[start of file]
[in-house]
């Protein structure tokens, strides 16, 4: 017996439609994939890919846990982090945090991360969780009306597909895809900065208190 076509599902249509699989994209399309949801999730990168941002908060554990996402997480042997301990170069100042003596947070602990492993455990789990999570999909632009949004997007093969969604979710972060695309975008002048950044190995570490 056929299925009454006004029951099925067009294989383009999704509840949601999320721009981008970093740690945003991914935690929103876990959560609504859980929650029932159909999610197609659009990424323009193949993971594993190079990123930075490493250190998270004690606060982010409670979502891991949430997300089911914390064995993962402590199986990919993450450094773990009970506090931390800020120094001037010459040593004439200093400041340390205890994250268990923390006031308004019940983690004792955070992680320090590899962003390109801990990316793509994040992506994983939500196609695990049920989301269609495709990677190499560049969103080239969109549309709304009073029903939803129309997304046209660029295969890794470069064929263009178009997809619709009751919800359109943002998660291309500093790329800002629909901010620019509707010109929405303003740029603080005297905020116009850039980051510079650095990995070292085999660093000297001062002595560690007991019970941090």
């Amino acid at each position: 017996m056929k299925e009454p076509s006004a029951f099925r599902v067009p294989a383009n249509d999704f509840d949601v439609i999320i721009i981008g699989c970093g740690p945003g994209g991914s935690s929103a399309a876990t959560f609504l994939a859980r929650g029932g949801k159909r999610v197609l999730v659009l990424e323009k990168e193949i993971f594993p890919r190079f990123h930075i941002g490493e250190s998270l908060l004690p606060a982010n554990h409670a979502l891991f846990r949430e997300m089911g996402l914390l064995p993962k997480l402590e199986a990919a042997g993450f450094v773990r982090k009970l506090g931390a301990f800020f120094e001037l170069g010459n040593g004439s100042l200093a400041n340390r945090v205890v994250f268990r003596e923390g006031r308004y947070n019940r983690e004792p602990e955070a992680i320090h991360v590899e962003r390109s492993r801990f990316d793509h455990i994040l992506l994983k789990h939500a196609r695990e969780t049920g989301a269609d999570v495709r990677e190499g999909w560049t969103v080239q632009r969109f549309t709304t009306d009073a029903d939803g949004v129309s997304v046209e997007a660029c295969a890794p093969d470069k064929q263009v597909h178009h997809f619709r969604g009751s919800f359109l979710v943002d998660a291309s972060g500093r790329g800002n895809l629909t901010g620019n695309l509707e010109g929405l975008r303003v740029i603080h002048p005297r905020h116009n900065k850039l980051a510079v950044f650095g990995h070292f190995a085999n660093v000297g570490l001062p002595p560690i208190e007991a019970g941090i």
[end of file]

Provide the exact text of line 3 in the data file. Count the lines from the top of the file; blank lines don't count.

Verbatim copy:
């Amino acid at each position: 017996m056929k299925e009454p076509s006004a029951f099925r599902v067009p294989a383009n249509d999704f509840d949601v439609i999320i721009i981008g699989c970093g740690p945003g994209g991914s935690s929103a399309a876990t959560f609504l994939a859980r929650g029932g949801k159909r999610v197609l999730v659009l990424e323009k990168e193949i993971f594993p890919r190079f990123h930075i941002g490493e250190s998270l908060l004690p606060a982010n554990h409670a979502l891991f846990r949430e997300m089911g996402l914390l064995p993962k997480l402590e199986a990919a042997g993450f450094v773990r982090k009970l506090g931390a301990f800020f120094e001037l170069g010459n040593g004439s100042l200093a400041n340390r945090v205890v994250f268990r003596e923390g006031r308004y947070n019940r983690e004792p602990e955070a992680i320090h991360v590899e962003r390109s492993r801990f990316d793509h455990i994040l992506l994983k789990h939500a196609r695990e969780t049920g989301a269609d999570v495709r990677e190499g999909w560049t969103v080239q632009r969109f549309t709304t009306d009073a029903d939803g949004v129309s997304v046209e997007a660029c295969a890794p093969d470069k064929q263009v597909h178009h997809f619709r969604g009751s919800f359109l979710v943002d998660a291309s972060g500093r790329g800002n895809l629909t901010g620019n695309l509707e010109g929405l975008r303003v740029i603080h002048p005297r905020h116009n900065k850039l980051a510079v950044f650095g990995h070292f190995a085999n660093v000297g570490l001062p002595p560690i208190e007991a019970g941090i």